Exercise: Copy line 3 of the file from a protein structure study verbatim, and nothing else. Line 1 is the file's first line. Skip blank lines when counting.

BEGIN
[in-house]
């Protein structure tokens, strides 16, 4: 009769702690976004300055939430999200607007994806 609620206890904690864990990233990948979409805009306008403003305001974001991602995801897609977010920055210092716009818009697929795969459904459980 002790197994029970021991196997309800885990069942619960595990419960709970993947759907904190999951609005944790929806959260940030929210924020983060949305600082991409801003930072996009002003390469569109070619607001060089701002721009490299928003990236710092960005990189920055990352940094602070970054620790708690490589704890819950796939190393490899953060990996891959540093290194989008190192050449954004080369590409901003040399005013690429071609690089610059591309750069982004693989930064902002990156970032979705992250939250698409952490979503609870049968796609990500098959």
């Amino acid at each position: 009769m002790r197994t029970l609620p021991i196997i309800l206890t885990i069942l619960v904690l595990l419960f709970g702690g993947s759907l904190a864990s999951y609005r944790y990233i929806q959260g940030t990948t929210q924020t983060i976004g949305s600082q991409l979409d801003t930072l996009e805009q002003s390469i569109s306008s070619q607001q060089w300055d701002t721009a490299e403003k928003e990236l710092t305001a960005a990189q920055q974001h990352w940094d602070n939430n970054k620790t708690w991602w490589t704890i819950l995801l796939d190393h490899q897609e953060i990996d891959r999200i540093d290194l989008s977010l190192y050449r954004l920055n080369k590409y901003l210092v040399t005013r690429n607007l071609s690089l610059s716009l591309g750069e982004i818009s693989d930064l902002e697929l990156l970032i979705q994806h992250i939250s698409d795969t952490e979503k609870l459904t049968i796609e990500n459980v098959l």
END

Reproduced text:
């Amino acid at each position: 009769m002790r197994t029970l609620p021991i196997i309800l206890t885990i069942l619960v904690l595990l419960f709970g702690g993947s759907l904190a864990s999951y609005r944790y990233i929806q959260g940030t990948t929210q924020t983060i976004g949305s600082q991409l979409d801003t930072l996009e805009q002003s390469i569109s306008s070619q607001q060089w300055d701002t721009a490299e403003k928003e990236l710092t305001a960005a990189q920055q974001h990352w940094d602070n939430n970054k620790t708690w991602w490589t704890i819950l995801l796939d190393h490899q897609e953060i990996d891959r999200i540093d290194l989008s977010l190192y050449r954004l920055n080369k590409y901003l210092v040399t005013r690429n607007l071609s690089l610059s716009l591309g750069e982004i818009s693989d930064l902002e697929l990156l970032i979705q994806h992250i939250s698409d795969t952490e979503k609870l459904t049968i796609e990500n459980v098959l």